Tribune News Service
Chandigarh, June 9
At several traffic light points in the city, a kaleidoscopic view of “street kids” rummaging through swanky vehicles is likely to catch your attention. Holding stringed balloons in their hands and oblivious to this “touch-me-not-Covid era”, the little ones make their way through cars in the scorching sun and tap at your window in the hope of getting a penny or two in return, while all they get are stares and despair!
A few metres away, their parents can be seen juggling with their craft too and following the crowds, eager to make the day’s living before the night sets in. They largely eke out their living by selling brooms. A broom costs between Rs200 and Rs250, enough for them to fill their bellies. During night, these “street kids” are seen assembling their paraphernalia and retiring under the trees along the road. Their makeshift shelters are just made up of dupattas resting on four sticks. On a lazy day during the weekend lockdown, the kids are seen less on roads. With not many vehicles at the intersection point, it’s a field day for them too.
Asked about the second wave of Covid, one of the migrants says with a tinge of pride, “Hamein koi corona nahin hua. Sadkon pe rehte hain. Hamein kya hoga (what corona, we stay on roads. We did not suffer from any such virus).” According to Ganesh, a migrant labourer from Chittorgarh in Rajasthan, an MC van came and took their samples. All of them tested negative! Despite staying together in groups along the roads, none of them ever faced any symptom of Covid.
One is struck by a realisation that how Covid caged the so-called elites inside their “sanitised” cars and left them gasping for oxygen, while these free-spirited souls were out on the roads with none of them wearing any mask.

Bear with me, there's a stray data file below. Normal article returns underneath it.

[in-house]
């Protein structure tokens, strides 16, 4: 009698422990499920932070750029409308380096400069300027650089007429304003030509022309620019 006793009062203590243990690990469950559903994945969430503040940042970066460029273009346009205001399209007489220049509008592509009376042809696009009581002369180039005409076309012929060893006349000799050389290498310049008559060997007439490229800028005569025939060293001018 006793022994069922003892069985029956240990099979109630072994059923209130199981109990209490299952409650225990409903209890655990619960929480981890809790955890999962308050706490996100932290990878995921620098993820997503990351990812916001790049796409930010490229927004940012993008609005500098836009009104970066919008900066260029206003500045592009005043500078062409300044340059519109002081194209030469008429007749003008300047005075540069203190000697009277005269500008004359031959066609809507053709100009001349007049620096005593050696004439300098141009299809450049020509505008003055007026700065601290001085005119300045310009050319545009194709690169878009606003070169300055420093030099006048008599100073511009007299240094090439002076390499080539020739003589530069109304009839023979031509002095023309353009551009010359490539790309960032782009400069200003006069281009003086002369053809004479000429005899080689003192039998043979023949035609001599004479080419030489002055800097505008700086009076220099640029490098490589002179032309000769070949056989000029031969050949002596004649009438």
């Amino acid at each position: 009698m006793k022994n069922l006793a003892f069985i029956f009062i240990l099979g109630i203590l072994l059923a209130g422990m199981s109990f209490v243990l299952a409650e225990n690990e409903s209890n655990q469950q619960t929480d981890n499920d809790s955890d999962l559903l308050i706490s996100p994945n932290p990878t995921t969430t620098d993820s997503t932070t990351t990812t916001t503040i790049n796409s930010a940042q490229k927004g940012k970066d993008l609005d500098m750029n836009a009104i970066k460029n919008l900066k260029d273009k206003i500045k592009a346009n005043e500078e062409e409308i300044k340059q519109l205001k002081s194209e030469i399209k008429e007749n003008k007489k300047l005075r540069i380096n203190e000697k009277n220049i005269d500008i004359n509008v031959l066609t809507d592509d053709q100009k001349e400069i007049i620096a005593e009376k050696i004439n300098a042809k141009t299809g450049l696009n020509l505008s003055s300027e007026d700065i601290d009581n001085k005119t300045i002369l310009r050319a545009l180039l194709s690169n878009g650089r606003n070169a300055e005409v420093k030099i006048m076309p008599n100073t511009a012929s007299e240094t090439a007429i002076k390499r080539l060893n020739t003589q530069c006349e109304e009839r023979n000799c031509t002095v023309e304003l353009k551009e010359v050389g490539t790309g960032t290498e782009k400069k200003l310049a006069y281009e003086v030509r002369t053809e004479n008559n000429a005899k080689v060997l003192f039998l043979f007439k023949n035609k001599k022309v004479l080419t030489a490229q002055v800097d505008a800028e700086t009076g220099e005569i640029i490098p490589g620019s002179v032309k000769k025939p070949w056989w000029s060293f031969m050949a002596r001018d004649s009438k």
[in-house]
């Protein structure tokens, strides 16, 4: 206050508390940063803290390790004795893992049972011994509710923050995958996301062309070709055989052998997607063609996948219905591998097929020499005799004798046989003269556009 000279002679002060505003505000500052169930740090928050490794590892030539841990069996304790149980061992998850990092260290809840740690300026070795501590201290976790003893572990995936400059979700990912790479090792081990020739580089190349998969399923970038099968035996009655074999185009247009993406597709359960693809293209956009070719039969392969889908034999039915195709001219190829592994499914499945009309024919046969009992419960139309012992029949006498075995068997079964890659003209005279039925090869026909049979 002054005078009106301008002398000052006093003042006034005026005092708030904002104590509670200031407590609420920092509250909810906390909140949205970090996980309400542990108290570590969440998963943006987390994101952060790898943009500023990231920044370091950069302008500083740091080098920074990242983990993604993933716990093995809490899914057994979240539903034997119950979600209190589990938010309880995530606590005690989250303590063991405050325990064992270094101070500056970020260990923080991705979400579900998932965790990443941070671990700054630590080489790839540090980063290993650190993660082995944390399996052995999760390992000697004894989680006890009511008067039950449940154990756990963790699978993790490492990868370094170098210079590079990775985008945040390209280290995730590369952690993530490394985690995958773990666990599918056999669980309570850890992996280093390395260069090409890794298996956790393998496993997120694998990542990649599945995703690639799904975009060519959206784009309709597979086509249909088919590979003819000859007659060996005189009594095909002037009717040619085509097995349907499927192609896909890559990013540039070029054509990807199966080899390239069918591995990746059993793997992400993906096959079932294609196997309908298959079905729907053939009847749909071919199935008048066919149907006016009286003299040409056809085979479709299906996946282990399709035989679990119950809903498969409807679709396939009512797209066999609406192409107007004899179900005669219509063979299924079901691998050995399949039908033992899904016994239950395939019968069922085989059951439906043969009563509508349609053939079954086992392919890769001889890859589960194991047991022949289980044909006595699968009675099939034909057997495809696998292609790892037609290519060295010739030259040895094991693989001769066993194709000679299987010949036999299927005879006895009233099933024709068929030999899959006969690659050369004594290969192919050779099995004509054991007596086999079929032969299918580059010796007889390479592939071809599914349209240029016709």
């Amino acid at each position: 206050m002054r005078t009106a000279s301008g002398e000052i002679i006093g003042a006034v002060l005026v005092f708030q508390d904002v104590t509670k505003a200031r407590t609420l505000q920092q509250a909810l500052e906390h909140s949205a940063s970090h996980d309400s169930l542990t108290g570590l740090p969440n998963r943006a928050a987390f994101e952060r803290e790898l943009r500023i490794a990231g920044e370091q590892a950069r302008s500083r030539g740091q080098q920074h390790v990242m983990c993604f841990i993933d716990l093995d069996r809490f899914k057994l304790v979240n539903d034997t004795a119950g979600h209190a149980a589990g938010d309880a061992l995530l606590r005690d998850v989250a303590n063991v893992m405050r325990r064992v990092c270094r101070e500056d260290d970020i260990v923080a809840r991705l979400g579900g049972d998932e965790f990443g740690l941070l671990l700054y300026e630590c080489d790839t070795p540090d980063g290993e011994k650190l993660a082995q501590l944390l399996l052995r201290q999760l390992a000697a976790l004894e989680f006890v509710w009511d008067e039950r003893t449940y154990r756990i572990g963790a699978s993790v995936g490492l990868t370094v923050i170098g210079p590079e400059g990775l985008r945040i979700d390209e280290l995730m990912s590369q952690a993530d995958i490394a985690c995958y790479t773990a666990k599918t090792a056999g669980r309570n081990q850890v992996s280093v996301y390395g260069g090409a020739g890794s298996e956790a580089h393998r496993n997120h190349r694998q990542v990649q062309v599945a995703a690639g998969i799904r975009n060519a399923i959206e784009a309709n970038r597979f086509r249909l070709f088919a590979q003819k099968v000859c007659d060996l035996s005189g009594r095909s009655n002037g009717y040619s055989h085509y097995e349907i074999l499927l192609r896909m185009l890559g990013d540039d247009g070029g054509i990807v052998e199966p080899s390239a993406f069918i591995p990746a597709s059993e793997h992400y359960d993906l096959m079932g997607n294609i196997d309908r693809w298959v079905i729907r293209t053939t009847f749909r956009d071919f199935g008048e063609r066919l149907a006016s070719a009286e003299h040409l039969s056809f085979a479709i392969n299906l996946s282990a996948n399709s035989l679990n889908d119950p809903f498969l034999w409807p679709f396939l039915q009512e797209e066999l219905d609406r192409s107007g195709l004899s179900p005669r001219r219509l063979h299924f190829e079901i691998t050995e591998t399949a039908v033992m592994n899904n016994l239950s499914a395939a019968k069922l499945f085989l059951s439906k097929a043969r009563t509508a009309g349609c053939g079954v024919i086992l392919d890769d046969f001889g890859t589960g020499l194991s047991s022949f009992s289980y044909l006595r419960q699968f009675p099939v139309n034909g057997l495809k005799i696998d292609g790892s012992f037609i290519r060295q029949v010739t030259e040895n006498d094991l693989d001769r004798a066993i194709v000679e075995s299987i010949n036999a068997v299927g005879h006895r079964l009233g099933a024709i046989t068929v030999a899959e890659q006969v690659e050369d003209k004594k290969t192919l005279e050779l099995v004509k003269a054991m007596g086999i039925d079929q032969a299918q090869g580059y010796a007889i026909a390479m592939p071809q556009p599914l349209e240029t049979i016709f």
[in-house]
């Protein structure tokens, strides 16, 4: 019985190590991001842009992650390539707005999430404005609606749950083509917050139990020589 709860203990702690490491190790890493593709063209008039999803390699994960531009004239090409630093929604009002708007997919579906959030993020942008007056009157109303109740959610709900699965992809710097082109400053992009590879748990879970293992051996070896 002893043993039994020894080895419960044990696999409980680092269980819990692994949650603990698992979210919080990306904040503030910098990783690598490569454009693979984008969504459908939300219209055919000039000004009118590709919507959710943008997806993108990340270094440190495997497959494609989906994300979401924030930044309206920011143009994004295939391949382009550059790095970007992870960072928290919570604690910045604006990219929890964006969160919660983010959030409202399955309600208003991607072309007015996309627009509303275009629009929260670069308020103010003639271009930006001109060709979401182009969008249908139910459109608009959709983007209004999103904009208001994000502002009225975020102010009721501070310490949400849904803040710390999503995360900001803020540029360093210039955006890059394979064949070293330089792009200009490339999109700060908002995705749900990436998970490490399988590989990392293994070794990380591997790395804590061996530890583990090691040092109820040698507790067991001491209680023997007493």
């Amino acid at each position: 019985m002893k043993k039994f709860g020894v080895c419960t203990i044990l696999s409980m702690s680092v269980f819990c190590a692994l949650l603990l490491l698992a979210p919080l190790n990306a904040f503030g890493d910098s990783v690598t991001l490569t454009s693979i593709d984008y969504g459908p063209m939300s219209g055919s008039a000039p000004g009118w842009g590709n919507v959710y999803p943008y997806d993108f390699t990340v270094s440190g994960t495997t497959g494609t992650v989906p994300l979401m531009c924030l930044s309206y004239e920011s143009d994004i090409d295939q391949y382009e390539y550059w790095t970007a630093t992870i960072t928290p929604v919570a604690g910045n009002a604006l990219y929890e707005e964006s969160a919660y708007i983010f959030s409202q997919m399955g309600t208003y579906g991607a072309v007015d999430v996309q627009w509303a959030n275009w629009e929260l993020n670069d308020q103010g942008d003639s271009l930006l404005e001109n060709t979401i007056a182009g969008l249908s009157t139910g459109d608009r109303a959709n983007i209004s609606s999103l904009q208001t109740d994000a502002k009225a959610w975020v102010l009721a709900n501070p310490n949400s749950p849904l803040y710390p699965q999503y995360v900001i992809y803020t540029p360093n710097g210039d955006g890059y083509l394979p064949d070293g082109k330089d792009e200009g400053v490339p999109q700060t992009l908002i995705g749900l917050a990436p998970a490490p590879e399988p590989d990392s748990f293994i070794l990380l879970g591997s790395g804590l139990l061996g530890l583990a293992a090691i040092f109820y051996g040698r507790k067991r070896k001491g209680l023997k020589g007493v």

A fear that bothers the migrants is the “ashram wallahs” who pick their kids from roads and take them along. “It is only when we deposit thousands of rupees with the authorities that we get our kids back. A van comes and takes our toddlers away. I had to pay Rs25,000 to get my son back from these ‘ashram wallas’,” said Ganesh, showing his ID card. “We can raise our kids with our own money. We are proud of whatever we earn at the end of the day. We got some ration kits in the beginning of the lockdown last year, but now, we are managing on our own.”
Ganesh’s wife Reena joins the conversation with a sleepy toddler tucked along her side. She says, “Gaon jana hai. Bachon ko vahin padhaenge. Yahan jhaadoo bech ke apna pet bhar rahe hain (we want to leave for our villages, will teach our kids there).” Quite contented with whatever they earn at the end of the day, they say the lockdown bothers them more than the pandemic. Asked about what kind of help they need from the Administration, pat comes the reply, “Bas ap tarpal le aiega, barish me bache so nahin pate (just give us tarpaulin sheets, our kids find it hard to sleep during a rainy night).”
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